After completing all the necessary training, he was commissioned to become a Nigerian army officer. During his time as a soldier, he served in Kaduna between 1958 and 1959. In 1959, he rose to the Second Lieutenant position, and in 1960, he gained the title of lieutenant.

As a lieutenant, he served in the peacekeeping forces in Congo - formerly Zaire. Afterwards, he joined the engineering unit, which was the only one in the Nigerian army at the time, and proceeded to become the unit commander.

In 1963, Olusegun got a promotion as a captain. He was sent to India, where he worked at the Indian Army Engineering School in Kirkee. He later got another promotion - this time to the position of a Major.

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His rise and rise of ranks in the military

Olusegun's dedication to service did not go unnoticed. In 1965, he came to the Defence Services Staff College, which is in Wellington, India.

Later, in the 40th-anniversary book of this educational institution, the retired Colonel R.D. Palsokar mentioned him. He described the former President as the best Nigerian officer sent to Wellington and said that he was very popular in every circle.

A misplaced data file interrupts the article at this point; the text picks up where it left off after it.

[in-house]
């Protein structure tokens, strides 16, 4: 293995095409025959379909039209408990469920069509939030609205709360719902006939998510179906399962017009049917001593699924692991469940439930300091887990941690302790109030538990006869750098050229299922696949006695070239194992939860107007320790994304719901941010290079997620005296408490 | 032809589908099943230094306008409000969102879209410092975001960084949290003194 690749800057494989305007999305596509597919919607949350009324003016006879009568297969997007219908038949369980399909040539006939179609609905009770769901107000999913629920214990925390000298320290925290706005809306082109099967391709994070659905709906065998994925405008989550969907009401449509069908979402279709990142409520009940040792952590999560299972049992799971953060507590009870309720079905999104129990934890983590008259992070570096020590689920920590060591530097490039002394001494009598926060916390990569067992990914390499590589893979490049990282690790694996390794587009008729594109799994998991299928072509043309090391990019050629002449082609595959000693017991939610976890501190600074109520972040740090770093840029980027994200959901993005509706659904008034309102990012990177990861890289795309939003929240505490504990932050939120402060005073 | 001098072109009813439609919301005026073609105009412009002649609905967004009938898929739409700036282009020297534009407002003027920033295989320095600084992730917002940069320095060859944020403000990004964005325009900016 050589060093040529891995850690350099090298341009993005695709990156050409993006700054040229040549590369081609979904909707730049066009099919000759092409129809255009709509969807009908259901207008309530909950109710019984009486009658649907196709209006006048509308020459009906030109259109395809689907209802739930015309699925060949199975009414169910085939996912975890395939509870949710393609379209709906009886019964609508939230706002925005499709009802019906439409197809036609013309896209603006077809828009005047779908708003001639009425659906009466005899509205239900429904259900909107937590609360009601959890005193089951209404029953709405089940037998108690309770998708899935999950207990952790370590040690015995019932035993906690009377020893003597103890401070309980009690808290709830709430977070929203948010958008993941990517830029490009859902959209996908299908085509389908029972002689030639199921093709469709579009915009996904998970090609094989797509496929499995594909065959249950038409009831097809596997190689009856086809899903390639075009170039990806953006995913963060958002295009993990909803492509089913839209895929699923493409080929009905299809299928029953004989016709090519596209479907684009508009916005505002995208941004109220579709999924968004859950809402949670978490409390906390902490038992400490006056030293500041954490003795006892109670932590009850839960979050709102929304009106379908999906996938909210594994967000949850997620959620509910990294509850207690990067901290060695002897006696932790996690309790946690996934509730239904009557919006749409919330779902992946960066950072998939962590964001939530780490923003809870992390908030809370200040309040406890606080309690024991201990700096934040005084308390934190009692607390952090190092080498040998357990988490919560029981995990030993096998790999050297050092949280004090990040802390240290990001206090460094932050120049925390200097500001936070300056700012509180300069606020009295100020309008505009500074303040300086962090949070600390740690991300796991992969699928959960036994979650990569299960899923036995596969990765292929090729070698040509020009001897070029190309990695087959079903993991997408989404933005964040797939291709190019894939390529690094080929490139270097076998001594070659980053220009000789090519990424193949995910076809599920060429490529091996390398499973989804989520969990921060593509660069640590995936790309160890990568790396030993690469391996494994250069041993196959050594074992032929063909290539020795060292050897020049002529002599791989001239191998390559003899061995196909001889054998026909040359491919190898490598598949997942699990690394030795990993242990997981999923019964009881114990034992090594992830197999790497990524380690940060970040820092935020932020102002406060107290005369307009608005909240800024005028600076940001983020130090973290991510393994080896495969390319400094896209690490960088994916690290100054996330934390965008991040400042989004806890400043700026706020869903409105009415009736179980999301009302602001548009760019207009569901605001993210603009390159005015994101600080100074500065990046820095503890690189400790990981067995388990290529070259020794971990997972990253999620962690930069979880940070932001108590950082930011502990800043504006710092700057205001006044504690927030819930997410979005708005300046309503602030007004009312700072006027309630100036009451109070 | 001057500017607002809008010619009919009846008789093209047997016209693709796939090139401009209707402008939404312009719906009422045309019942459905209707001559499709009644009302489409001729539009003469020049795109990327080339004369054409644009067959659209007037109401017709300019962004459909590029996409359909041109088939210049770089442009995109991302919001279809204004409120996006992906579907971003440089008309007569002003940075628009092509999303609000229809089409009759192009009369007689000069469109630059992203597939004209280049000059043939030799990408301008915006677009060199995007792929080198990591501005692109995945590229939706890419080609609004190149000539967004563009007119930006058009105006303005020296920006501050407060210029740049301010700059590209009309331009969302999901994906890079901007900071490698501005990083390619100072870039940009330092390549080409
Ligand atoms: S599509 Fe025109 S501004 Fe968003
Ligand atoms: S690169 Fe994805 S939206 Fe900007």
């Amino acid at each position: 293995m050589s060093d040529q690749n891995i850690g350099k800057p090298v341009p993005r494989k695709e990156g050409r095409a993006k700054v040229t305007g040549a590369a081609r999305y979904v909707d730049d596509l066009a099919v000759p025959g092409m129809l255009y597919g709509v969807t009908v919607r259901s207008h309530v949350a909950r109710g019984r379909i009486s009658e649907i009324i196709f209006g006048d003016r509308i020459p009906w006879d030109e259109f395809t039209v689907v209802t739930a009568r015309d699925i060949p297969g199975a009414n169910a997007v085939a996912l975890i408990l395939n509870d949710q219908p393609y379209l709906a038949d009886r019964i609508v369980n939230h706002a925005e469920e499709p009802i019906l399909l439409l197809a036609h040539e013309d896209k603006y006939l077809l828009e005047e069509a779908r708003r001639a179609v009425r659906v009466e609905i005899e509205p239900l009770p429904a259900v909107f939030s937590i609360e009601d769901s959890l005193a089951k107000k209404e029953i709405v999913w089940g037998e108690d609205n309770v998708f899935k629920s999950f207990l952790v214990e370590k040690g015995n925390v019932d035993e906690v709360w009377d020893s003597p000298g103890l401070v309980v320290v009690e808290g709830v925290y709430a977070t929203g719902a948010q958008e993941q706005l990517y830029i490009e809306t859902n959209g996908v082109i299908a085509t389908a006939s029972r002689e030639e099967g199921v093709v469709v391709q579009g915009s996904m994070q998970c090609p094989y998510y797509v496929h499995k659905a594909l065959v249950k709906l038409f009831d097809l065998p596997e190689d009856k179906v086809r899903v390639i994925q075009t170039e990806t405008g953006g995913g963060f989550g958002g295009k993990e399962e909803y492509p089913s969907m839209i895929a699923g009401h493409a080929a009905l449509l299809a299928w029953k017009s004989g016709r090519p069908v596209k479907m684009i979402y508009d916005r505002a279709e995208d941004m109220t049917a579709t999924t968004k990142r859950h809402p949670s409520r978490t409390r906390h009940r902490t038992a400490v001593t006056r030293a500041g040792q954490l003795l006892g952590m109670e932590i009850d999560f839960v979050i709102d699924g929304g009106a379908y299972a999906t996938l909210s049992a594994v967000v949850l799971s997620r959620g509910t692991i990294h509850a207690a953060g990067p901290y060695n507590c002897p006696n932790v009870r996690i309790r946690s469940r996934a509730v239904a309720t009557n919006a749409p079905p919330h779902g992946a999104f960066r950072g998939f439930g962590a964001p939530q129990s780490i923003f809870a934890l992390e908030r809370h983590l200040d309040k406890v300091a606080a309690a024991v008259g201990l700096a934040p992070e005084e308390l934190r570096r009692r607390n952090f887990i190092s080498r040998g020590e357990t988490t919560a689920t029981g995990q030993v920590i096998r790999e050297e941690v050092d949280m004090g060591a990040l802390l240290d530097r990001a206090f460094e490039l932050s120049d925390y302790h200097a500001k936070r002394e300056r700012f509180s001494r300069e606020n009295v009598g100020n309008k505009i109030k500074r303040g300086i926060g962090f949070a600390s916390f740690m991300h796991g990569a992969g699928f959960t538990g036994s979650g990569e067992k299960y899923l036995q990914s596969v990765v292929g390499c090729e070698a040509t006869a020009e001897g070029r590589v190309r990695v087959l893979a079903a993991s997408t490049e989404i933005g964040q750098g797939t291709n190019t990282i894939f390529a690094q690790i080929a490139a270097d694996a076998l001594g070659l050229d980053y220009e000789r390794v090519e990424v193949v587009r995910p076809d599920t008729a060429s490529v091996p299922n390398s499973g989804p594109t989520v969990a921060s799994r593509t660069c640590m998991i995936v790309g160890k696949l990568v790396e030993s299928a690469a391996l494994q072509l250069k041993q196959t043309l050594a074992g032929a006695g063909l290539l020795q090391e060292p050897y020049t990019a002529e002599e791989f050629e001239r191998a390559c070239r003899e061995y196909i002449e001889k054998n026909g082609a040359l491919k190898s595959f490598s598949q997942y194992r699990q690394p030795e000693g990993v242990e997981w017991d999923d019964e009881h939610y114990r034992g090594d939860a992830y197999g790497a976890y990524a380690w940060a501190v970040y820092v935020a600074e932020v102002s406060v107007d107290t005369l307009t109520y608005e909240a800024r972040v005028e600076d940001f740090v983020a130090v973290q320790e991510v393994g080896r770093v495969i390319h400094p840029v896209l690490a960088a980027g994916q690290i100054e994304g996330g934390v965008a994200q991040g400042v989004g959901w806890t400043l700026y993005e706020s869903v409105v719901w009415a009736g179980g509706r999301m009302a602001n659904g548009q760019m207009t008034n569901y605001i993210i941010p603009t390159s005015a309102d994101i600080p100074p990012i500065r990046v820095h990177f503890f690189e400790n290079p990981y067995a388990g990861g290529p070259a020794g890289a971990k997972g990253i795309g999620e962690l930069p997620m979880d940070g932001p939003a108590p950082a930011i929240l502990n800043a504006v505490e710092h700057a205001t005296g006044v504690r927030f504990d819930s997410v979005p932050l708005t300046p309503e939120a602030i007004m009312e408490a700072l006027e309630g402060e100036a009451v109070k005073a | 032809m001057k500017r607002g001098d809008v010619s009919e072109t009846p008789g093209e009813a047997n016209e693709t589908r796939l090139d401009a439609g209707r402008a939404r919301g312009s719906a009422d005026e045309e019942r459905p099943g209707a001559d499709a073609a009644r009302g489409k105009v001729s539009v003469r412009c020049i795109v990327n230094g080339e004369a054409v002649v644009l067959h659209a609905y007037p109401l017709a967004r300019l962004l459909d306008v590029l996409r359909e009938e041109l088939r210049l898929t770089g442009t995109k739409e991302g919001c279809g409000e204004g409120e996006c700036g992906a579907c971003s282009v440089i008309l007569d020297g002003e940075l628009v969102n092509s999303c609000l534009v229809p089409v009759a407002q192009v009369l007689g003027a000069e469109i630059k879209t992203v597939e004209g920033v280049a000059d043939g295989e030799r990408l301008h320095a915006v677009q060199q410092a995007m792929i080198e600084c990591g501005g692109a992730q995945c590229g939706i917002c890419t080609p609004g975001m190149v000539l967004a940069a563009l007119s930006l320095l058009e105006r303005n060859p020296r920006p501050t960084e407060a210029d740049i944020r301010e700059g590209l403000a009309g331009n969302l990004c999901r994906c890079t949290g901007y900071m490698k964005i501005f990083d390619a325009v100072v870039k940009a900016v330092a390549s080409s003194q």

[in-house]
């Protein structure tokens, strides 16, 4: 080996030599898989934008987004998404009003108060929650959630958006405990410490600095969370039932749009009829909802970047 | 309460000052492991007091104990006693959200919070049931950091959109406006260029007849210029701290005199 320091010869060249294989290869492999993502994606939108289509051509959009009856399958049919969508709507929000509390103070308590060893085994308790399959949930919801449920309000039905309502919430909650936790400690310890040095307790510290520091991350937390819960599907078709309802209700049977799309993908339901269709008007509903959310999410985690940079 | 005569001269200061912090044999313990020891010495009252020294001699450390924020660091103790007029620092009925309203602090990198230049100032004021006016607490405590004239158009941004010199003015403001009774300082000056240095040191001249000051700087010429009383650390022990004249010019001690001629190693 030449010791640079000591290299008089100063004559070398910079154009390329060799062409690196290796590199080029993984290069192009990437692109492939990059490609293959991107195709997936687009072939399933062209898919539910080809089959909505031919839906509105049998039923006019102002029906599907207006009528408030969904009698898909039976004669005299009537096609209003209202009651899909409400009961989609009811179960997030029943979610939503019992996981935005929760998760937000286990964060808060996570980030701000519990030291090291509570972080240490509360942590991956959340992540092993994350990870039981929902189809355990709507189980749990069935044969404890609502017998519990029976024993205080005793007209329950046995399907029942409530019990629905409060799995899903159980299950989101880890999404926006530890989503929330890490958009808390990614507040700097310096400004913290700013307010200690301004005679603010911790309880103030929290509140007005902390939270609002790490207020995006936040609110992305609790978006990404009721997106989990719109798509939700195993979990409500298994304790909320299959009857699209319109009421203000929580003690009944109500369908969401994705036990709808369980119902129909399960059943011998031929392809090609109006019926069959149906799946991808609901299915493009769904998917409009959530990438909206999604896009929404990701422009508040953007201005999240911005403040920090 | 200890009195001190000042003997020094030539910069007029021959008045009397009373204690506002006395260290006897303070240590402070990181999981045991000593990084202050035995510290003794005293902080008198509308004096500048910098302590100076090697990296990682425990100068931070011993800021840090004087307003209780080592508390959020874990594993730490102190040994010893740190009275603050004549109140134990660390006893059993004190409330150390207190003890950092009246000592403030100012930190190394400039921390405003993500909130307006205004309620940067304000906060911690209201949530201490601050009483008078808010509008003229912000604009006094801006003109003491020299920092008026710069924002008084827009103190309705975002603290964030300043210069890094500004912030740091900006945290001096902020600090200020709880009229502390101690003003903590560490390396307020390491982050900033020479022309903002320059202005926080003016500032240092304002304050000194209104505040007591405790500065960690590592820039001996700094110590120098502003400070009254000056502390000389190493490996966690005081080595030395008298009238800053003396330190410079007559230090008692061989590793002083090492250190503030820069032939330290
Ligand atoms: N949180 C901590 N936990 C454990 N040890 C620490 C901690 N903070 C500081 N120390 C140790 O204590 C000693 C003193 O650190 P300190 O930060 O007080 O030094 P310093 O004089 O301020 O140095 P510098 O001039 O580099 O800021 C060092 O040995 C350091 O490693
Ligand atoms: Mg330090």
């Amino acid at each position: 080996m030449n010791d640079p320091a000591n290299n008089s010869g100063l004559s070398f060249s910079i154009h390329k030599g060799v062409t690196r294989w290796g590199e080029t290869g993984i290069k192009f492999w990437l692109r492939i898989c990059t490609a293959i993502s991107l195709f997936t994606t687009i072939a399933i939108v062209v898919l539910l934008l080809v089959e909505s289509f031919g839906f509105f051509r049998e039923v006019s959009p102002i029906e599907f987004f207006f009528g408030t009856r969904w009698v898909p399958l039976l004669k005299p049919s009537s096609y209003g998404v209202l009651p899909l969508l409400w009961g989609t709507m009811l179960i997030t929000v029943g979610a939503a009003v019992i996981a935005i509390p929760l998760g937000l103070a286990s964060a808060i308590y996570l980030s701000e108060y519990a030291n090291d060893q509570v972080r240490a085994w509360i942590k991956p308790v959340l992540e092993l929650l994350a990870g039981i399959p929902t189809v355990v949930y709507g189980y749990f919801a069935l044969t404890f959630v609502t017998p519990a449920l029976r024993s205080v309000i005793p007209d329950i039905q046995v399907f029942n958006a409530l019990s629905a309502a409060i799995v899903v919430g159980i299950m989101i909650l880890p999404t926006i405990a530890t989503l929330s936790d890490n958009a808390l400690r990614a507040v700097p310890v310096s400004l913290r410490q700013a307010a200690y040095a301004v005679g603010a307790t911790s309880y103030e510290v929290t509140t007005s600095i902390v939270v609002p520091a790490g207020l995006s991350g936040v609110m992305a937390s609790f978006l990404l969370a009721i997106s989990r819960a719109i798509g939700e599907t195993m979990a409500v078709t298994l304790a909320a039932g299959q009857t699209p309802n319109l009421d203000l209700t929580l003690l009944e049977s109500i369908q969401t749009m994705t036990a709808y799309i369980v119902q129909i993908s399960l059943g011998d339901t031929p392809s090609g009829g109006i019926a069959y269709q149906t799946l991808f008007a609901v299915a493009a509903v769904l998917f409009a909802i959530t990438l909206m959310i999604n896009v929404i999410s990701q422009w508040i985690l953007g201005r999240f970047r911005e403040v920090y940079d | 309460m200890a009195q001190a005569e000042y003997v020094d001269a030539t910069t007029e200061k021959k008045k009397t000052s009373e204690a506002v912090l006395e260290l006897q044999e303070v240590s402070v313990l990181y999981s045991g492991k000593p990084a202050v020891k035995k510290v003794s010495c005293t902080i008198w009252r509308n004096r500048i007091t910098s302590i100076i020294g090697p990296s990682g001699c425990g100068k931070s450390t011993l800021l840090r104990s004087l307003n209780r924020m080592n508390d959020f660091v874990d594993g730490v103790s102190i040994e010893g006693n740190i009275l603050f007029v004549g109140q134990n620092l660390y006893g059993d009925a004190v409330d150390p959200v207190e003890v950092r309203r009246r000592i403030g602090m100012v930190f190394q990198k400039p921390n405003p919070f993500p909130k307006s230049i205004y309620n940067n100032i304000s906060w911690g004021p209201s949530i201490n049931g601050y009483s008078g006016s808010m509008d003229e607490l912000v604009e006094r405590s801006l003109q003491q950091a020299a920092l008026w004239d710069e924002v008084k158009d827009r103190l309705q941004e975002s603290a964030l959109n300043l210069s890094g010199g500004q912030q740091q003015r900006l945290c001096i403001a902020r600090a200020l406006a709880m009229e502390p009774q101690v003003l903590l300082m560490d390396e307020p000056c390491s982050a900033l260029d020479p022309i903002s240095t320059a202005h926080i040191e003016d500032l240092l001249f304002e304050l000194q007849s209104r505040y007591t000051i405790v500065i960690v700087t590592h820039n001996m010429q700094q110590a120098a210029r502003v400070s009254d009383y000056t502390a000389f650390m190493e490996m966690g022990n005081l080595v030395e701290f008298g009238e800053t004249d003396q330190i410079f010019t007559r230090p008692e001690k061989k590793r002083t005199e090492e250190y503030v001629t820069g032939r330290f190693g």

In 1967, Obasanjo once again moved up the career ladder, obtaining the position of lieutenant colonel. He was appointed to the Second Area command and served in Ibadan for two years from 1967 to 1969. 1969 was the year he got his colonel position and got assigned to a few different divisions, where he served throughout the year.

In 1970, he accepted the surrender of the Biafran army, which ended the civil war. In January 1975, he was assigned to be the Federal Commissioner of works and housing by then head of state - General Yakubu Gowon. In July that year, he was appointed to be the Chief of Staff in General Murtala Mohammed's supreme headquarters. He then became lieutenant-general in 1976.

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Failed assignation attempt

On February 13th, 1976, he was marked for assassination together with some other officials, including the head of state, General Murtala. Because of the security policy that Murtala had accepted, the plotters managed to get easy access to the targets.

During the attempted coup led by Colonel Dimka, General Murtala was murdered. Luckily, Obasanjo and Theophilus Danjuma (the chief of army staff) managed to escape death. The plotters took over the radio station and announced their coup attempt. However, Olusegun and Danjuma established the command hierarchy and managed to gain control of security in Lagos.

Career in politics

Following the death of Murtala, General Olusegun Obasanjo was made the Head of State. He continued the program of restoring the civil government and improvement of public service. He was the Head of State for three years - 1976 to 1979.

General Olusegun Obasanjo
Olusegun with former President Bill Clinton. Photo: Jemal Countess
Source: Getty Images

When his time ran out, he handed over power to the civilian democratically-elected President Shehu Shagari. This made him the first head of a military state, which peacefully transferred his power to the civilian government regime.